Although women and girls have unique health needs, more often than not they do not have access to quality health care, medicines, and vaccines. To recover from the pandemic's health impacts, these steps should be taken with meticulous attention to underprivileged and marginalised rural women:
To provide precise and special attention to female frontline health workers, addressing the physical, psychosocial, work environment needs of female health workers including nurses, midwives, community health workers, and facility support staff is significant.
PPE (Personal Protective Equipment) appropriate to their sizes must be ensured to each worker to reduce exposure. Essential hygiene items such as sanitary pads, hand sanitizers, and soaps, etc. should be at their disposal accordingly.
Response planning is ought to be inclusive of female health workers' opinions.
To disseminate Covid-19 health awareness message access:
Preparation and dissemination of adequately curetted awareness messages to both rural and urban communities to educate women and girls alike about the spread, prevention, and containment of Covid-19 are to be done. The messages must be contextual to their problems, culturally appropriate, and intelligible to the mass.
Besides, for maintenance of standard health care services in sexual and reproductive health care:
Antenatal, postnatal, delivery services and emergency obstetric services are to be continued free of cost for high-risk populations such as pregnant mothers, violence survivors, and HIV-infected mothers.
Unpaid care and domestic work
The unpaid care and domestic work is largely done by women are indispensable to sustain the society, of immense economic value and require a drive to be supported with efficient and adequate policies. These policies should not be limited to but must include:
Both government and private sectors ought to introduce paid family and paid sick leave access with the same terms and conditions. Not only informal workers but also workers unable o telecommuting are to be provided with bonuses, subsidies, and vouchers for childcare services.
The state should adopt significant policies that look for the redistribution of care burden between women and men, and also between families and various public services.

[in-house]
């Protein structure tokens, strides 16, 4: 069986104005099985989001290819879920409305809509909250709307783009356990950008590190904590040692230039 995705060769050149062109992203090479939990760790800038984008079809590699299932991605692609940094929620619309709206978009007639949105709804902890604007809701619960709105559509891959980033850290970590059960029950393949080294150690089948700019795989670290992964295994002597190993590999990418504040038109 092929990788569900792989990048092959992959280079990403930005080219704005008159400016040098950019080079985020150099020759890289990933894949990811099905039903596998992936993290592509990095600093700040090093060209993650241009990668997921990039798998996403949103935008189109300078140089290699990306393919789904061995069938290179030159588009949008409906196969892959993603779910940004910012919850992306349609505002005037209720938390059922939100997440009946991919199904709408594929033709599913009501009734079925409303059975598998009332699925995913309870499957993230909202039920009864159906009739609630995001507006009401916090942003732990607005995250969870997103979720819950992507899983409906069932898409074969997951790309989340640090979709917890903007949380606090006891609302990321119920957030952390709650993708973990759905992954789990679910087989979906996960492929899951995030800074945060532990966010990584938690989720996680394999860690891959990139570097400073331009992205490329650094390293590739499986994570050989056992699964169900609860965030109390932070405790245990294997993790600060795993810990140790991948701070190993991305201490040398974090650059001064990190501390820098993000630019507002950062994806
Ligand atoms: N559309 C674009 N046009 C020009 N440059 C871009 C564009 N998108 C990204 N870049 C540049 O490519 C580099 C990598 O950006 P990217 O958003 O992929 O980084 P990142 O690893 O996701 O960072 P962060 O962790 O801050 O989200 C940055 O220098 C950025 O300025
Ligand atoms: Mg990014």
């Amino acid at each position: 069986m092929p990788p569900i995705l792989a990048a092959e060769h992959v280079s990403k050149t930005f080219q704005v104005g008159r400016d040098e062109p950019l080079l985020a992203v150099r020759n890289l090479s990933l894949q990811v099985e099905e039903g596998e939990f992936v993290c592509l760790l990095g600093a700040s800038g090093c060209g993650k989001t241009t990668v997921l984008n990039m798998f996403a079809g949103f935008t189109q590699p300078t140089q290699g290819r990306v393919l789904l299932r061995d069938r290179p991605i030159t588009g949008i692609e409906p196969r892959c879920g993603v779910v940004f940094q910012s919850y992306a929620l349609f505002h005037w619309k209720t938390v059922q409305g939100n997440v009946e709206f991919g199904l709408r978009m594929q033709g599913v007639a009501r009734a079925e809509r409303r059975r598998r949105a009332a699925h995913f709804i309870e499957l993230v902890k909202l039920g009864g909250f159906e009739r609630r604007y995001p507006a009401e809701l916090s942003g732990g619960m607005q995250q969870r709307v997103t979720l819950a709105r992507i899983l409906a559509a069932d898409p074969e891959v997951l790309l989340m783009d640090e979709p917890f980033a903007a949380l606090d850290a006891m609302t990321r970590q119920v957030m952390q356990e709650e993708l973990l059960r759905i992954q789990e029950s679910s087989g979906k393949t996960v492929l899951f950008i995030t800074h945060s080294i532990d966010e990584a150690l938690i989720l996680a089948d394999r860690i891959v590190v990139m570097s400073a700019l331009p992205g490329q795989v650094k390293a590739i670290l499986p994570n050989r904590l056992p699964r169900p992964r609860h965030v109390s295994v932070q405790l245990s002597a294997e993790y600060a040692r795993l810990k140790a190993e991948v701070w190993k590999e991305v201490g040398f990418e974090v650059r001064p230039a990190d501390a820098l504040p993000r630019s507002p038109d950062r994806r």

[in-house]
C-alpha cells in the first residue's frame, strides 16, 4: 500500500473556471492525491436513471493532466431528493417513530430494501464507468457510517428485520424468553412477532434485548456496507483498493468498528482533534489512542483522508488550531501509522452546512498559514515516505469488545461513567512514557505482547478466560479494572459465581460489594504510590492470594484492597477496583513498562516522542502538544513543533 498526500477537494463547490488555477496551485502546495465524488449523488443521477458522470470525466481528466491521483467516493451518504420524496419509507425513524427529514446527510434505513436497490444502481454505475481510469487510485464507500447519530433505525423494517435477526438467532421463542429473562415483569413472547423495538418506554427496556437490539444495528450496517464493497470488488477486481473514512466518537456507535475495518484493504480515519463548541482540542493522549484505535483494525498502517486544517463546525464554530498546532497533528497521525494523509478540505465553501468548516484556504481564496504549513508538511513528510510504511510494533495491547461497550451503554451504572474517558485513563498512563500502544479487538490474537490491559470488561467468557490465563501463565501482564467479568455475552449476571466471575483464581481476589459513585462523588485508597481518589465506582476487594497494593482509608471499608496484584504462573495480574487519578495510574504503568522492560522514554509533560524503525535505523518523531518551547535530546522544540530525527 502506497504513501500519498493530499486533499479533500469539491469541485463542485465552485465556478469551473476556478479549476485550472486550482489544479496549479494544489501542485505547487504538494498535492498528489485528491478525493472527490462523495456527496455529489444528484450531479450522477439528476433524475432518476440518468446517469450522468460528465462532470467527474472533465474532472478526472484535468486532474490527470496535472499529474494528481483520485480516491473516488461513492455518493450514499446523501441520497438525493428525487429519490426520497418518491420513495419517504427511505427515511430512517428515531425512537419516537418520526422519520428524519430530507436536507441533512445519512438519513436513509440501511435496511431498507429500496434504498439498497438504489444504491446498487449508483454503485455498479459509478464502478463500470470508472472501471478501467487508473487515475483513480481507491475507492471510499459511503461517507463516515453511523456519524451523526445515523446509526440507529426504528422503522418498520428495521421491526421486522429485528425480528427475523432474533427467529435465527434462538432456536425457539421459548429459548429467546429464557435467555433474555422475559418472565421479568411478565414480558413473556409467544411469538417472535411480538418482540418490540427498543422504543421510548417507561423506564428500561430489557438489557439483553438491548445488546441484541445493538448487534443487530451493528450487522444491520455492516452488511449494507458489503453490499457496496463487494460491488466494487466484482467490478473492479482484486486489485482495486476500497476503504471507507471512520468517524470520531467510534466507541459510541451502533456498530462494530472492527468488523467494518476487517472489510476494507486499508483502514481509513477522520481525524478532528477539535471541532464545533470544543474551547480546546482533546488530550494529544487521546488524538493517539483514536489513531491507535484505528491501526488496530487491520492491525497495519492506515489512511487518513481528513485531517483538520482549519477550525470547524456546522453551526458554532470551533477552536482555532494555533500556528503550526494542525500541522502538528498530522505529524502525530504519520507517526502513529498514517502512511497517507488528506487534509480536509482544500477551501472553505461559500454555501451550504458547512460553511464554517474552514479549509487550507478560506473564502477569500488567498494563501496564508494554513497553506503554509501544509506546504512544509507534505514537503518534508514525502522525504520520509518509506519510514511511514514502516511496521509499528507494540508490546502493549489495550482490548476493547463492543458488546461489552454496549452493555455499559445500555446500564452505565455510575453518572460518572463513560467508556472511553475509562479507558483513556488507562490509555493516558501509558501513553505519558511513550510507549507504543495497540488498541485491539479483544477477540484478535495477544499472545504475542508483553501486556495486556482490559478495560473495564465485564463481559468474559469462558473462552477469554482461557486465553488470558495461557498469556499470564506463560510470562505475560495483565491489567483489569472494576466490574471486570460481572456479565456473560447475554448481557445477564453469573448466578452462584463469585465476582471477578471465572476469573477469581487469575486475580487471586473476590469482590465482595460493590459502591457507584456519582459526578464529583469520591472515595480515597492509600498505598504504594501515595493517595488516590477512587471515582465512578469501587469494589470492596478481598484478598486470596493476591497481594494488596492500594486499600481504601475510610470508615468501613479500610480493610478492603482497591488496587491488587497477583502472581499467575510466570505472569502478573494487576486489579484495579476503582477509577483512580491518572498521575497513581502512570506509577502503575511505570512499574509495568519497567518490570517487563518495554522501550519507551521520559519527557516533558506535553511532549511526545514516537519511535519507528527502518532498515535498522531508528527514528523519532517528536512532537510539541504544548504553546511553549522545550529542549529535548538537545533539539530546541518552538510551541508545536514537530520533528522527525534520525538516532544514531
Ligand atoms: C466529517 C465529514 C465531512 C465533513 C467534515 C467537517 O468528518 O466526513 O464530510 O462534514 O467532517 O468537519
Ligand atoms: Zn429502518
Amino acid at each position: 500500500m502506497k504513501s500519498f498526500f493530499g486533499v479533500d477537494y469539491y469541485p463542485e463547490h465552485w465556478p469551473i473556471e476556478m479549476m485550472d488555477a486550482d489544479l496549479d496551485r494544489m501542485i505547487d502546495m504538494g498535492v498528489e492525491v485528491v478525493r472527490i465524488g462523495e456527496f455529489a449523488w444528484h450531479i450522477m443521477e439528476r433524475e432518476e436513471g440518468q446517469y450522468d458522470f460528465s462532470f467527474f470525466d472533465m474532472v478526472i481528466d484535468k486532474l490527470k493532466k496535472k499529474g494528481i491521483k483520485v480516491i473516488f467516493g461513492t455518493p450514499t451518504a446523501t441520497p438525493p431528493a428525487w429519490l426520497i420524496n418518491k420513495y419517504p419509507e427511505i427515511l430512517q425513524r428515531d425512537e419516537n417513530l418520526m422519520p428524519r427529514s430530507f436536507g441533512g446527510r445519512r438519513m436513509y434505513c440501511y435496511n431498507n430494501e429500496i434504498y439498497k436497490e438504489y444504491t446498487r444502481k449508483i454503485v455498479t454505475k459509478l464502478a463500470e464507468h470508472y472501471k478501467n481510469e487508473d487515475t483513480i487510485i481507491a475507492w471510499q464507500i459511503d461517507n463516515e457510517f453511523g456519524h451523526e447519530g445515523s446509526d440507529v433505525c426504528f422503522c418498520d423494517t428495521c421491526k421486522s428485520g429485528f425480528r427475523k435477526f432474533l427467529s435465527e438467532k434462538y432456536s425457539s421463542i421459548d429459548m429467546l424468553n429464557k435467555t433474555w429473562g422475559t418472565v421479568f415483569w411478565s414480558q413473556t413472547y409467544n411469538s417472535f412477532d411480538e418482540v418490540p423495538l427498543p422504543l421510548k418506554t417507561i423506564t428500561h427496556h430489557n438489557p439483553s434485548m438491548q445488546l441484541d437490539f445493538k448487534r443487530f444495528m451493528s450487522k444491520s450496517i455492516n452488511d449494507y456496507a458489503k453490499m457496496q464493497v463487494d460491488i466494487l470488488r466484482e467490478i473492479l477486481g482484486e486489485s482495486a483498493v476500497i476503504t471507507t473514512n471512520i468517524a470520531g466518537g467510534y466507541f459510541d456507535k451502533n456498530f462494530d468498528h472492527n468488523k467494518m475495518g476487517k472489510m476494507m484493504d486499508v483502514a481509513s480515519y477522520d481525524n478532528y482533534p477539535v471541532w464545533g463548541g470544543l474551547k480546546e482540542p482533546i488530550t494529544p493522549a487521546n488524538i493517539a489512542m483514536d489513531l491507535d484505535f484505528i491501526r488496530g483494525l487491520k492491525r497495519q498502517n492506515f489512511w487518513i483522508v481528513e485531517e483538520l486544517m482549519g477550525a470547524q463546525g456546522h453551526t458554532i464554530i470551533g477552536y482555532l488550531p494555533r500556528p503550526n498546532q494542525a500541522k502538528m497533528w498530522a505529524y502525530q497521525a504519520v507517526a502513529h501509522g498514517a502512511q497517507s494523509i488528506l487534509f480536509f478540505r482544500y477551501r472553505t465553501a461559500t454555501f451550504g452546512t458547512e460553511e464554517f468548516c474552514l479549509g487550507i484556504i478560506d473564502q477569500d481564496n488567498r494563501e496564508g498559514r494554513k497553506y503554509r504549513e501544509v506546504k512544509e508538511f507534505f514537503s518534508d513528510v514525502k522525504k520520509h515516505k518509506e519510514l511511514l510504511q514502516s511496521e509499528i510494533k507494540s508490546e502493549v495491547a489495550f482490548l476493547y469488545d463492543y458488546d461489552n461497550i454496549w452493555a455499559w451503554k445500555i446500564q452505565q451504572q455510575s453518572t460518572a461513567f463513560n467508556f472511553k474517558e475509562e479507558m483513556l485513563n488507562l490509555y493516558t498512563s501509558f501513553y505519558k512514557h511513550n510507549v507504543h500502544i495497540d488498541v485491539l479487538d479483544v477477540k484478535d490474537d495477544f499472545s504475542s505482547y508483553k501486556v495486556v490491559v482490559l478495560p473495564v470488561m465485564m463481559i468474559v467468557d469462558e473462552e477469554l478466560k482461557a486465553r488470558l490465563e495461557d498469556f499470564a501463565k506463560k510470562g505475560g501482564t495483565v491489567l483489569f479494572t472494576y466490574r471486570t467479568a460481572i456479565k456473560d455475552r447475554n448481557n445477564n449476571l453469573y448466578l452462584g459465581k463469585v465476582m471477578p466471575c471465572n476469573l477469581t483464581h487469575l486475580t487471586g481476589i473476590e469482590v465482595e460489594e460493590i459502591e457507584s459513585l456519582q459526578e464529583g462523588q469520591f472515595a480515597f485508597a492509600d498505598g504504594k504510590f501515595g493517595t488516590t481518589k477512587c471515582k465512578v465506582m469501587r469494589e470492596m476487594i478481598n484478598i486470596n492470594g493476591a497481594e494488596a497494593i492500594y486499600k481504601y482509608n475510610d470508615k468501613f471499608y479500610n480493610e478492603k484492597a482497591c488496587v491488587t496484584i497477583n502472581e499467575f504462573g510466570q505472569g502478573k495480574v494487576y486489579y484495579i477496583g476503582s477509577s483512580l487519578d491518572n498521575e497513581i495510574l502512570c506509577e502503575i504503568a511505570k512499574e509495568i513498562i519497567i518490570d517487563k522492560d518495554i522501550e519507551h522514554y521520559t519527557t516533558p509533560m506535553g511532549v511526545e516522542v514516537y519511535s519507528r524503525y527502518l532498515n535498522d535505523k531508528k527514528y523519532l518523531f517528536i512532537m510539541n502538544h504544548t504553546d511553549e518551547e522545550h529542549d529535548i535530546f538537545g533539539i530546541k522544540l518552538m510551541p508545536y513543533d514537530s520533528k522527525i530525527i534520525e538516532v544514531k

Besides sustaining school feeding programs, arrangements that ensure adequate and affordable supply of water, sanitation, and hygiene services for vulnerable female groups are to be made.
Overall, an expansion of the reach of social assistance programs such as social pensions and cash transfers and suspending all conditions for the Covid-9 crisis' duration is what can help relieve the burden of unpaid care and domestic work.
Regardless of the field or sector, all these changes and reforms must be made through accelerated and concerted efforts of government, international and national civil society organizations, and UN agencies.
A pandemic is a global crisis unlike any other and crisis only births and exacerbates inequalities, time and again. The Covid-19 will have escalated the obstacles and prevalent inequalities that women face in a patriarchy-worshipping developing country like ours, should we emerge out of it alive. The Coronavirus is a challenge that will leave us with many more to deal with.
So, we must address the root problems that make us so vulnerable to the pandemic and bridge all gender inequalities. For this, we have to, include women and all women's organization at the core of Covid-19 response, delineate socio-economic plans keeping the focus on the lives and futures of girls and women, remodel the disparity in care work both paid and unpaid into a new all-inclusive care economy that works for everyone.
Here's to a woman empowered post-Covid-19 Bangladesh!